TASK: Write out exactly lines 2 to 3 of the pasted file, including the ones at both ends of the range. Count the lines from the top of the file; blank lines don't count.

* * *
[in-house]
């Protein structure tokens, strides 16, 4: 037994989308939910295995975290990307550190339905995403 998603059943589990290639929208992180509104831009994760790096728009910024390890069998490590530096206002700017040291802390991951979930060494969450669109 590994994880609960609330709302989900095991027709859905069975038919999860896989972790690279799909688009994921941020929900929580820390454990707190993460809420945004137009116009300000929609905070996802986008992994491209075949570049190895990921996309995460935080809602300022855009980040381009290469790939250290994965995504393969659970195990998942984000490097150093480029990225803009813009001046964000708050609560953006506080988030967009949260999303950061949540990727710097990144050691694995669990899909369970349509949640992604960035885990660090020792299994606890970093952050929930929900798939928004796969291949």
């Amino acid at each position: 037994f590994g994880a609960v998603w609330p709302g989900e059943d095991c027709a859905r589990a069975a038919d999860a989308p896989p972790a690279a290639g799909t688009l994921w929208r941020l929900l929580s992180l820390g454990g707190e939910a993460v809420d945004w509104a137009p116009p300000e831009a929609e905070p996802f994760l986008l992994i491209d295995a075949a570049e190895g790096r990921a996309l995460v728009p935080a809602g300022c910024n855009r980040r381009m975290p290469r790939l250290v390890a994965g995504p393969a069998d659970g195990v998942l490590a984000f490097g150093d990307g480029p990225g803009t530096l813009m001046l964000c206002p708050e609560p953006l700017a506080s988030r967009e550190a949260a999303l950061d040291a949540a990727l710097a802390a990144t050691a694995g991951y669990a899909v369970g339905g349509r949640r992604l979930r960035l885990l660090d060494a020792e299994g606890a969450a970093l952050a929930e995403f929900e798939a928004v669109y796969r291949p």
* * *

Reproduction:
């Protein structure tokens, strides 16, 4: 037994989308939910295995975290990307550190339905995403 998603059943589990290639929208992180509104831009994760790096728009910024390890069998490590530096206002700017040291802390991951979930060494969450669109 590994994880609960609330709302989900095991027709859905069975038919999860896989972790690279799909688009994921941020929900929580820390454990707190993460809420945004137009116009300000929609905070996802986008992994491209075949570049190895990921996309995460935080809602300022855009980040381009290469790939250290994965995504393969659970195990998942984000490097150093480029990225803009813009001046964000708050609560953006506080988030967009949260999303950061949540990727710097990144050691694995669990899909369970349509949640992604960035885990660090020792299994606890970093952050929930929900798939928004796969291949």
């Amino acid at each position: 037994f590994g994880a609960v998603w609330p709302g989900e059943d095991c027709a859905r589990a069975a038919d999860a989308p896989p972790a690279a290639g799909t688009l994921w929208r941020l929900l929580s992180l820390g454990g707190e939910a993460v809420d945004w509104a137009p116009p300000e831009a929609e905070p996802f994760l986008l992994i491209d295995a075949a570049e190895g790096r990921a996309l995460v728009p935080a809602g300022c910024n855009r980040r381009m975290p290469r790939l250290v390890a994965g995504p393969a069998d659970g195990v998942l490590a984000f490097g150093d990307g480029p990225g803009t530096l813009m001046l964000c206002p708050e609560p953006l700017a506080s988030r967009e550190a949260a999303l950061d040291a949540a990727l710097a802390a990144t050691a694995g991951y669990a899909v369970g339905g349509r949640r992604l979930r960035l885990l660090d060494a020792e299994g606890a969450a970093l952050a929930e995403f929900e798939a928004v669109y796969r291949p």